8 Pro Tips for Making Your Work Day More Active

8 pro tips to make your work day more active

Staying active during the workday can be a challenge for people who sit at a desk all day. This is especially true on days when you’re so busy it feels like there’s rarely an opportunity to look away from your computer, much less get up and move around.

Luckily, there are so many ways to stay active in the office, even if you can’t manage to leave your desk. Check out these stretching and movement ideas from ergonomic pros, fitness experts and health advocates.

Subtly Boost Your Burn

“Add extra resistance to your movement, turning that quick walk from your desk to your printer into an opportunity to tone and burn. You can wear discreet ankle weights or body weights.”

Frank Yao, Co-Founder and CEO of Physiclo

Do a Water Challenge


“Challenge yourself to drink ten 8-ounce glasses of water throughout the day. Not only will you have to continually get up and refill your water, you’ll need to head to the bathroom too. Added bonus: Drinking water is great for you, so you’re kind of winning on all fronts.”

– Amina AlTai, Owner of Busy Happy Healthy

Track your water intake easily — log it with MyFitnessPal

Set Your Activity Tracker


“The best way to start keeping yourself more accountable for your activity level is to get an activity tracker. You can set your tracker to vibrate on your wrist to remind you that you’ve been sitting too long and it is time to get up and move.”

– Mandy McClellan, Accessories Buyer for Fit2Run, The Runner’s Superstore

Do a Desk Workout

Try this desk workout from Meghan Kennihan, NASM Personal Trainer.

1. Desk Pushups: Great for toning the arms. Place your hands on your desk, walk your feet back to a 45-degree angle and do 10-15 pushups.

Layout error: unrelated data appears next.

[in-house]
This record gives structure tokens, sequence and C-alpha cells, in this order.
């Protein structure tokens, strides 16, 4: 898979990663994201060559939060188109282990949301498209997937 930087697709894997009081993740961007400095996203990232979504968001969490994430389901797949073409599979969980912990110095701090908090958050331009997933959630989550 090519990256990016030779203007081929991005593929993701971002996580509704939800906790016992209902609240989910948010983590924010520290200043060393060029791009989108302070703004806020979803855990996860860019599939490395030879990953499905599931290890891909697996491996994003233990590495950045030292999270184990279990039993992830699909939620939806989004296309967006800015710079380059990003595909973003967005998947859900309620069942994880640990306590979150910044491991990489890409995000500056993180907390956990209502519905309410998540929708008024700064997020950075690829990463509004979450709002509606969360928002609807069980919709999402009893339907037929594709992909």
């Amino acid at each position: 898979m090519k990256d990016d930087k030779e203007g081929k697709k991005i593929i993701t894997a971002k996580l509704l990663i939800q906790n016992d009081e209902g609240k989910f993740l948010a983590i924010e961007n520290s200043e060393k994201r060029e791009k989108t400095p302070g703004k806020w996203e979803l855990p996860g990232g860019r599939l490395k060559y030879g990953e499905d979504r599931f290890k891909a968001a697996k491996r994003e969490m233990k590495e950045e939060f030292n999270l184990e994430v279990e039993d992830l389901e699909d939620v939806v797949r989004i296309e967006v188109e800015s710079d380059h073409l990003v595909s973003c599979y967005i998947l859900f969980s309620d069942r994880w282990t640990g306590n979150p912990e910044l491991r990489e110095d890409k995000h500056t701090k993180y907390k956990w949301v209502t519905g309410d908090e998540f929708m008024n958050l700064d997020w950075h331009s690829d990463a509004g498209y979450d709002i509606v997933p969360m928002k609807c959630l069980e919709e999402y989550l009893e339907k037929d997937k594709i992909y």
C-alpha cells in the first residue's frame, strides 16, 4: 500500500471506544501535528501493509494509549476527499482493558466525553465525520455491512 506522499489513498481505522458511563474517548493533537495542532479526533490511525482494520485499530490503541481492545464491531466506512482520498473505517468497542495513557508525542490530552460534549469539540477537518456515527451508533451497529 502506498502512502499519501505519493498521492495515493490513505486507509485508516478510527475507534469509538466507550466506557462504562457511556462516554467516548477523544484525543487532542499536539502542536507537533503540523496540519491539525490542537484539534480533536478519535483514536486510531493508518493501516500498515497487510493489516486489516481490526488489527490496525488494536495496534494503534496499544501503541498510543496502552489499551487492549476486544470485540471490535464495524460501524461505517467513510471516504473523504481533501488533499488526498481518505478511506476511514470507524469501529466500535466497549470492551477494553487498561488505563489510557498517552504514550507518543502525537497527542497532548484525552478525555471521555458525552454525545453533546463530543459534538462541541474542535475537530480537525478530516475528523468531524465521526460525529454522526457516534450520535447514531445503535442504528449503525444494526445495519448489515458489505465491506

2. Shoulder Squeeze: Helps prevent the hunched posture. Pretend there’s a pencil between your shoulder blades, squeeze them together, and hold for 10 to 20 seconds. Repeat 10x.

3. Sit n’ Stands: Tones your legs and butt. Stand in front of your chair and lower yourself down until you butt hits the edge of the chair and stand back up. Repeat 20x

4. Desk Dips: Perfect for the backside of your arms, triceps. Face away from your desk and place your hands shoulder with apart with fingers facing you, legs extended. Dip down until your elbows make a 90-degree angle; press back up 10 t0 15 times.

5. Wall Sit: Stand against the wall and slide down until your knees are at a 90-degree angle and directly over your ankles. Hold for 30-60 seconds and repeat 5x.

Or Do a Desk Stretch

I shared my favorite desk stretches with TextBooks.com, all of which can be done without leaving your seat to avoid calling attention to yourself. The five stretches to try are:

  • Wrist Stretch
  • Neck Stretch
  • Hamstring and Quad Stretch
  • Spinal Twist
  • Shoulder Stretch

See all of these demonstrated in 5 Most Important Desk Stretches for People Who Sit All Day.

Start Delivering “In-Person Emails”

“Visit a colleague’s desk to deliver a message instead of sending an email. The trip will get you out of your desk chair and give you a fun, social reason to walk around the office. Plus, you’ll get the added bonus of some face time with a colleague, who will also appreciate the break from emails!”

– Eve Martin, CEO and Founder of Elm Tree Medical Inc

Set Rules That Motivate Movement

“Cut off taking advantage of workplace supplies at noon—so that you have to leave and go get a snack or coffee from somewhere further away from your workstation.”

– Katie Johnson, Outreach and PR Strategist for StandDesk.co

Listen to Your Body

“Remember, we are trying to replicate the experience of working in the fields or factory without all the heavy lifting and sweating. If you have an adjustable desk you can listen to your body and you can move periodically throughout the day. You now have the freedom to move when it is convenient and when your body tells you that you need to.

Stand for a few minutes when you get to your desk after a long commute. Stand while you take a phone call. Stand after lunch to help maintain your focus and avoid the afternoon crash. Stand when your back feels a little tight or your neck is stiff. Adjustments give you freedom and that is good for your body and your mind!”

– What You Should Know Before You Take a Stand, Workrite

Jessica Thiefels
Jessica Thiefels

Jessica Thiefels has been writing for more than ten years and is currently a full-time blogger. She is also an ACE Certified Personal Trainer, NASM Certified Fitness Nutrition specialist, and the owner of her own personal training business, Honest Body Fitness in San Diego. She’s written for Shape, Reader’s Digest, AARP, Snap Fitness, 24 Hour Fitness, and more. 

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